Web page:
So, in the end, what we have is you arriving at negative conclusions about atheists on the basis of data that says nothing about atheists. This indicates that your position is more likely based on anti-atheist bigotry, not on any sober evaluation of facts and figures.

When you have something substantive and reliable regarding atheists and charity, please share it. If all you have is anti-atheist bigotry that you’re trying to rationalize and prop up with irrelevant data, please don’t.

December 9, 2008 at 5:29 pm
(6) Ben Grismer says:

You know I here a lot about us living in an anti-Atheist culture, but I seem to find that it can often be the exact opposite. I often find myself attacked for claiming any belief in a higher power. Of course I don’t doubt that there are places where Atheists are attacked for their beliefs, I just don’t think it’s accurate to say we live in an anti-Atheist culture. Of the Christians I know (obviously this cannot be expected to represent Christians as a whole, but other than a mass survey this is the largest data available)very few of them have any hard feelings towards atheists. I personally have an extremely good friend who is an atheist (or at least I had a good friend who was an atheist, he is now addicted to drugs and was shipped off by his family. I’m afraid there is very little of him left to be friends with)as I have good friends who are of various other religions beliefs. I’ve never had any problem with civilly disscussing my beliefs with them. I have however entered several situations where I was under attack based on stereotypical views of Christianity.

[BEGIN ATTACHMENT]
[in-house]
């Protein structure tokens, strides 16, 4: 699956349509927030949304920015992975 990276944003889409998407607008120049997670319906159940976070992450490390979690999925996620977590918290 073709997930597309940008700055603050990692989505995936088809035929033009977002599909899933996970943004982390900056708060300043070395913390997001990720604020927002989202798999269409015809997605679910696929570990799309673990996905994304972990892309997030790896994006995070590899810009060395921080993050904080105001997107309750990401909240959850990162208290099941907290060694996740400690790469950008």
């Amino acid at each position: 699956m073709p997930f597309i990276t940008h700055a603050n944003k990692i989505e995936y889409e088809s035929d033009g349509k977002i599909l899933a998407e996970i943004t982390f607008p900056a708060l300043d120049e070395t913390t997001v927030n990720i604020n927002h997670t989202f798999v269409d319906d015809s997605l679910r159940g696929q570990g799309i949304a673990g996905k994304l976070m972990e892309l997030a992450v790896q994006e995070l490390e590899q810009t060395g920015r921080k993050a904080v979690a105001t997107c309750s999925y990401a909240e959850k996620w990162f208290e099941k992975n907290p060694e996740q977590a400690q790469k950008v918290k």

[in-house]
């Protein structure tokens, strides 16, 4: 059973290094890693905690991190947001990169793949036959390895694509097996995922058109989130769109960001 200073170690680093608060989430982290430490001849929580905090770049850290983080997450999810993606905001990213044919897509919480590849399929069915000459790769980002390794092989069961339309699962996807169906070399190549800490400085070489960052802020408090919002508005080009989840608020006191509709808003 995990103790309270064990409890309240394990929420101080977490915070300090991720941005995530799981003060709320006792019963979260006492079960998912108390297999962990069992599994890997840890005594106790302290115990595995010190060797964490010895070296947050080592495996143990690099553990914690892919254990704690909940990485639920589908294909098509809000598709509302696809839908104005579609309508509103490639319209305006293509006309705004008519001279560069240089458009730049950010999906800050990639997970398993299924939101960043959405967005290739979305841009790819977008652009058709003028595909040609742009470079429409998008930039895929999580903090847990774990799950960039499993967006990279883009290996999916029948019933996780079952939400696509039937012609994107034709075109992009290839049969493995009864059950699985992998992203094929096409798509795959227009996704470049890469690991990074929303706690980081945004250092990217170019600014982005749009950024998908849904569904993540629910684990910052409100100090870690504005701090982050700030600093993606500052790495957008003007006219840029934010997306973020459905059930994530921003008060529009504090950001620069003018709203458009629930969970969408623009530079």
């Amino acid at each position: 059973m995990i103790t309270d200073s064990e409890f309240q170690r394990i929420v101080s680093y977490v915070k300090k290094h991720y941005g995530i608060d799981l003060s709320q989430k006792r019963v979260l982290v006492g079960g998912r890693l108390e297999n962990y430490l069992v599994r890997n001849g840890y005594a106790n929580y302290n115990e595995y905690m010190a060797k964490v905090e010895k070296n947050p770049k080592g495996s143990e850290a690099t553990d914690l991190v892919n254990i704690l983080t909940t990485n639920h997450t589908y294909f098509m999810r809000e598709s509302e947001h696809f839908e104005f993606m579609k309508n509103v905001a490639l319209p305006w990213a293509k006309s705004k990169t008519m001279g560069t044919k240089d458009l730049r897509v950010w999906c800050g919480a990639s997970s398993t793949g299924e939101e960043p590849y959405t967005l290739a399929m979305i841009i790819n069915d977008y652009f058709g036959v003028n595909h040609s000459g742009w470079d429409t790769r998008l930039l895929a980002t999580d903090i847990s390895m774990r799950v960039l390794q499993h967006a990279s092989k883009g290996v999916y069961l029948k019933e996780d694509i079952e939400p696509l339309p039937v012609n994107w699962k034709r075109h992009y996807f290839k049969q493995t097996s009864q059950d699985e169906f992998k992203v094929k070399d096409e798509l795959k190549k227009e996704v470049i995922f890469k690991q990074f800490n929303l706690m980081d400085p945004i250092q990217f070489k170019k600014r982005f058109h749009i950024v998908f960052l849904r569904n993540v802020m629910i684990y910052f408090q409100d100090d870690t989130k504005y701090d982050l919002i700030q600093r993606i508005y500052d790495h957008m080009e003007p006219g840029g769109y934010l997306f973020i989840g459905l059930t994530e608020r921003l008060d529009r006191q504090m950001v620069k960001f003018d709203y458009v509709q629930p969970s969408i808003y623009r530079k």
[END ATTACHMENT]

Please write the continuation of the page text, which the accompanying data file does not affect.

I personally have nothing against atheists, if anything I feel sorry for them. Where is my reason to live outside of pleasure if there is no God? If I am merely animate matter how can I claim any real moral views? Ultimately if I’m merely matter morality ought to matter very little to me. Perhaps you have an answer?

Either way, no hard feelings based on your beliefs but make sure that next time you are posting about people stereotyping atheists make sure not to stereotype Christians with the same paragraph, it looks a little hypocritical to be angry when people stereotype atheists as uncharitable and then turn around and stereotype the religious (Christians mostly) as bigoted and hateful. Perhaps that isn’t your intent but that is the way you come across.

P.S.
To your friend Bob Parsons, you say

“A friend I once talked to about this told me that he hopes that god exists but he didn’t know whether god existed, I didn’t really argue the point.”

and then you say

“The main reason I didn’t continue to argue with this friend was that I didn’t want to create a rift between us that often results from lengthy discussion of religious beliefs (even when we’re both agnostic). But I think this just underlines my original point. That people are unwilling (even if only subconsciously) to admit to not believing in any gods, and that, unfortunately, this position is actually justified given the anti-atheist culture that we currently live in.”